Do you have any advice for those looking to get in to industry?
Get out there and meet people. Even if you’re not at the stage where you have found your sound or style, it’s still worth it as that will come with time and experience. Why not hook up locally with friends who are musical and just see what happens. If it doesn’t end up being your kind of thing at least you’ll have experience of what you like / dislike and what makes you tick, I guess. You never know where you’ll meet your next lead in life. If like me you needed a total change, go to a music school. You may find you enjoy a role behind the scenes ie. management or PR. Just meeting new people and being challenged with a new look on life can really boost your spirits and get you inspired, not to mention lead on to bigger things. Make sure your team are the best you can get and don’t sign your work away impulsively, on the whim of what seems like a great idea or false promise – a contract is a contract and they are hard to break. Seek advice, as much as you can, as often as you can. Know as much as possible about the ‘business’ of music as the creation of music and be confident enough to ask questions. Once you’re established and confident make sure you have social media and a website in place as they are vital.
What motivated you to come and study at ACM?
After my GCSEs I went to a local college to study performing arts but got too distracted. I fell behind on the course work and quit after 6 months – I had no job and no direction. My mum saw I was at a turning point in my life so suggested I went to ACM for an audition. At first, being the eccentric teenager I was, I was outraged that she was suggesting me leaving home, but after I stormed off upstairs and had a quiet moment to myself I thought – why not? What’s to lose? I am doing nothing here. So I went, and I got in! I felt so proud of myself. From then on I was a different person. I was away from all of the distractions and extremely focused. I also had two jobs as well as studying. It was literally a u-turn for me. The college noticed me and put me forward for work that came through – which I am eternally grateful for. I guess more than anything it gave me a chance to perform with a live band. Any contacts/professional work that I have now has been through ACM. For instance my best friend (who was on my course at ACM) asked me to sub for her in a band, that was the band I met my co-writer Koby Israelite in. I also met other musicians and the backing vocals for The Streets and The Gorillas was another lead from that. In short it was massive a turning point in my life and one of the best decisions I ever made.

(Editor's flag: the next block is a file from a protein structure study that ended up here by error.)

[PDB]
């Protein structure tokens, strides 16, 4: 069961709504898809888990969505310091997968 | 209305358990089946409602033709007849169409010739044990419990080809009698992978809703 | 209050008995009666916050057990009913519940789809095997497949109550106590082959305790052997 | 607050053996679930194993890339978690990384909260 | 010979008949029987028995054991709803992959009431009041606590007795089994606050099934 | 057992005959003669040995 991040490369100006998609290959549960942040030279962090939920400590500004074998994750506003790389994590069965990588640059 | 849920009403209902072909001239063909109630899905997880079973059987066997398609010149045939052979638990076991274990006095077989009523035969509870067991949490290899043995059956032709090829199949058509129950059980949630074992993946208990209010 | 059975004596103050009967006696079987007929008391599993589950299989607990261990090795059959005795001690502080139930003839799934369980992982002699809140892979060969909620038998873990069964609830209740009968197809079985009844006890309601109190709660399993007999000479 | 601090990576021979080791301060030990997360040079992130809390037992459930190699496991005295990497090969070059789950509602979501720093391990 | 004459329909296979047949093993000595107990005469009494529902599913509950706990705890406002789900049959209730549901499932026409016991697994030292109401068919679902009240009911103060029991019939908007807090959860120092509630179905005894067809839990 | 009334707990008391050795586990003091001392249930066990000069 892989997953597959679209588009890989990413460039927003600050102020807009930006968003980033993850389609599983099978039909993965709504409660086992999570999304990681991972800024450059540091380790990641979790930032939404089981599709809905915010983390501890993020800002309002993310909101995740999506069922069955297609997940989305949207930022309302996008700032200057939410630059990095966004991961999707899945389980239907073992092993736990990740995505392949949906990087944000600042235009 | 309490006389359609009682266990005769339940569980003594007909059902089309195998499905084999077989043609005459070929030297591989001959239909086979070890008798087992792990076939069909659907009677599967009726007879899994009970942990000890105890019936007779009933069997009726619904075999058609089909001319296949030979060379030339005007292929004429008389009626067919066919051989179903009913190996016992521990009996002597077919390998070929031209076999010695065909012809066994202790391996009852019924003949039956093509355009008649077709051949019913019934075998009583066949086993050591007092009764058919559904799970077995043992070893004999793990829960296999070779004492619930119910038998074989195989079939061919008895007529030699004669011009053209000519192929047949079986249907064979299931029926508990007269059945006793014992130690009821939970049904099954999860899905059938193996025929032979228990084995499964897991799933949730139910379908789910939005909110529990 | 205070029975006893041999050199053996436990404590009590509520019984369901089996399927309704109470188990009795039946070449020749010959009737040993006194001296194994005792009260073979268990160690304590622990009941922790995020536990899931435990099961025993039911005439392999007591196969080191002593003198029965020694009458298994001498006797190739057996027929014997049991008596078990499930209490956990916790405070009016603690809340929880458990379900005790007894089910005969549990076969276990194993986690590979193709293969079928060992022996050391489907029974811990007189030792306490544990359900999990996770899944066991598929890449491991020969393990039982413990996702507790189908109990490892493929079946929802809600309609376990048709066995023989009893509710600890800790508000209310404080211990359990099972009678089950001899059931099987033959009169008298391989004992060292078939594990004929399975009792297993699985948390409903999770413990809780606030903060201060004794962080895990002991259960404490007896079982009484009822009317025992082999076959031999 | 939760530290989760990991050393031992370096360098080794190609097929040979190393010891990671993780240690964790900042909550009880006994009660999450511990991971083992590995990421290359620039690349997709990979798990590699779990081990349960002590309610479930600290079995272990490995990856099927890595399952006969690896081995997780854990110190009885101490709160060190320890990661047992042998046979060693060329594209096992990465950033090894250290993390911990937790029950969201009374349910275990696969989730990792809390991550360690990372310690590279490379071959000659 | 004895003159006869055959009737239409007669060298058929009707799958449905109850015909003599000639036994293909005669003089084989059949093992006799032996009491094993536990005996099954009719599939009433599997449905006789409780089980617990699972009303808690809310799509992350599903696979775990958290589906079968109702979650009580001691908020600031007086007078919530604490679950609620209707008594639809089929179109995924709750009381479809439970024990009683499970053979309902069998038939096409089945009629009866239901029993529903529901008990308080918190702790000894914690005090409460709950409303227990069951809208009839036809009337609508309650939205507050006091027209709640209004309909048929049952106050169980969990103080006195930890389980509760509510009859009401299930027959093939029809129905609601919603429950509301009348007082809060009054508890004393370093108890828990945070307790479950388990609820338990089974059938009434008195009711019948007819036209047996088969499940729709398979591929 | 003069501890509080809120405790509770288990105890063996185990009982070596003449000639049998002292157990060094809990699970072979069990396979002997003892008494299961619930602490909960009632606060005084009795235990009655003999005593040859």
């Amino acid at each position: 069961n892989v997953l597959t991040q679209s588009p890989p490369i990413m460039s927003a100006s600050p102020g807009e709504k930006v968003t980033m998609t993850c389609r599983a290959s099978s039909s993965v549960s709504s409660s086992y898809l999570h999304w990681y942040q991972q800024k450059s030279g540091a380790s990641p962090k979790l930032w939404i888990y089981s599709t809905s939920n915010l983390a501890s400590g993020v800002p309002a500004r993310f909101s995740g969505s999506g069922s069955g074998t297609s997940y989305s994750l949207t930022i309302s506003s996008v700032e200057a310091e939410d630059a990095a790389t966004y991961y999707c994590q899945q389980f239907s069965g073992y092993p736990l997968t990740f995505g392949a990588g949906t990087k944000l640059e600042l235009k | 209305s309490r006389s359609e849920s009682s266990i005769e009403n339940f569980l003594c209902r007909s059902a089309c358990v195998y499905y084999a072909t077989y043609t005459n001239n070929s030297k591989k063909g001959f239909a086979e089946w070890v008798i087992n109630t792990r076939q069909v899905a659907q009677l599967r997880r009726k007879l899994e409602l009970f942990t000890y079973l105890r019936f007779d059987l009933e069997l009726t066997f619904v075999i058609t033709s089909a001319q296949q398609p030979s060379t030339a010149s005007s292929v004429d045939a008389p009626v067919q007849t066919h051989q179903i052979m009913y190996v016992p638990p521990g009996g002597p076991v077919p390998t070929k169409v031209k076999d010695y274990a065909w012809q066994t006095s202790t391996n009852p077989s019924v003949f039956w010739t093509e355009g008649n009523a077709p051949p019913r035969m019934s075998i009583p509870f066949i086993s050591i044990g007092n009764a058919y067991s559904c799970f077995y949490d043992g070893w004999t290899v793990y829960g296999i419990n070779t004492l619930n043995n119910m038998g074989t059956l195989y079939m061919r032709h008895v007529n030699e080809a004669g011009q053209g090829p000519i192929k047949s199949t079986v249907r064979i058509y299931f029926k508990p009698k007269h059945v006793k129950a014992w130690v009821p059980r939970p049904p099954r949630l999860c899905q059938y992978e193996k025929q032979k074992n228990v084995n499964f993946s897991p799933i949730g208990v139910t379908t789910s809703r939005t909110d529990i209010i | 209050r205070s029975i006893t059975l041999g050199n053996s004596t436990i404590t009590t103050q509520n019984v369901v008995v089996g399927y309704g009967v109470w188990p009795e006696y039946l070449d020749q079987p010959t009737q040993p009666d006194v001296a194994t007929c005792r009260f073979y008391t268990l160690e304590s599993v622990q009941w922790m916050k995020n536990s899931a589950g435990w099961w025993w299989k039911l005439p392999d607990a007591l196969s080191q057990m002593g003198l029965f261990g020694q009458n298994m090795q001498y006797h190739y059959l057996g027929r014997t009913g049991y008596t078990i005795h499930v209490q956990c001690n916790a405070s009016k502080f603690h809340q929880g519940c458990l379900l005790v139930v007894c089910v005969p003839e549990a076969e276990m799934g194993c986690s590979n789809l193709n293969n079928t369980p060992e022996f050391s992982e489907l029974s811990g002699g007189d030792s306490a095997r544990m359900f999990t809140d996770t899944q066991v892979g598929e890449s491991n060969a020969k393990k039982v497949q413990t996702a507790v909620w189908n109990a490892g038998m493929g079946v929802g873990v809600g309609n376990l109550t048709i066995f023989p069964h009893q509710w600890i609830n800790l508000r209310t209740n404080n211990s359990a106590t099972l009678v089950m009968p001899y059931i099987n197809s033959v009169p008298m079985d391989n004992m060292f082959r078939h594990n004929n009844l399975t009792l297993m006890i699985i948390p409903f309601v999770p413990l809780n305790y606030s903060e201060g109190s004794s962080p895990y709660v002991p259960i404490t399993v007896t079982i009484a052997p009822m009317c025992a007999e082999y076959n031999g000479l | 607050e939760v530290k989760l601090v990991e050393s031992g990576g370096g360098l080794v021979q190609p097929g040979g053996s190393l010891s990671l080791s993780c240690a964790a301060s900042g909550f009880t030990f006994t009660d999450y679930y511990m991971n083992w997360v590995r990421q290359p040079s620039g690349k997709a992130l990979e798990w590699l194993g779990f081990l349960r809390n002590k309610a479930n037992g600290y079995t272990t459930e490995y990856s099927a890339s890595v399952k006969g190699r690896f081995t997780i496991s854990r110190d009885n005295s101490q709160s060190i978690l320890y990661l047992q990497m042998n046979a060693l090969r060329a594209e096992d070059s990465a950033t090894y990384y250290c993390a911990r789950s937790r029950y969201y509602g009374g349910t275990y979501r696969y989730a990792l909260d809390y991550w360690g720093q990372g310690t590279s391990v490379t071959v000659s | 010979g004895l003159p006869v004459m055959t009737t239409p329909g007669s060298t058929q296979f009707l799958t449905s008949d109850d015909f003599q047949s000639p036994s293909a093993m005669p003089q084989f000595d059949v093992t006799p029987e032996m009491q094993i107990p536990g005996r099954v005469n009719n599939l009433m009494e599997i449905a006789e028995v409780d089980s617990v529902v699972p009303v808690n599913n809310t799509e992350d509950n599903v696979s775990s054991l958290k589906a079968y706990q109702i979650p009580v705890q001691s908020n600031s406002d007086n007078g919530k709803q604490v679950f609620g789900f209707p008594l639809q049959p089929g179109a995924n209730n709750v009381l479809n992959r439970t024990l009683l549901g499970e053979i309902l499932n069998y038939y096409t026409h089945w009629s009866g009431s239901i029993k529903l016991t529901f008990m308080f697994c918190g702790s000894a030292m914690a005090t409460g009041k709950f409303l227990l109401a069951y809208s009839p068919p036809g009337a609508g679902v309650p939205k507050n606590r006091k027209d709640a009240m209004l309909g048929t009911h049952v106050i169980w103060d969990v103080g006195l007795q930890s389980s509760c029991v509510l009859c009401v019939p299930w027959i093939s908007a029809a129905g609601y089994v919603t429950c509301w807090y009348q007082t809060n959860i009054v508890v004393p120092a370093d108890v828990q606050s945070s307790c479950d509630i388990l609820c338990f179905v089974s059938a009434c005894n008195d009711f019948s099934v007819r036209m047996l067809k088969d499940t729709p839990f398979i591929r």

What was the best part about studying at ACM?
Probably the fact that ACM changed my whole perspective on life. I think I would’ve been on a completely different path. It was where I met one of my best friends and I am still in touch with a lot of the pupils in my year, who are also very successful in their careers related to the arts.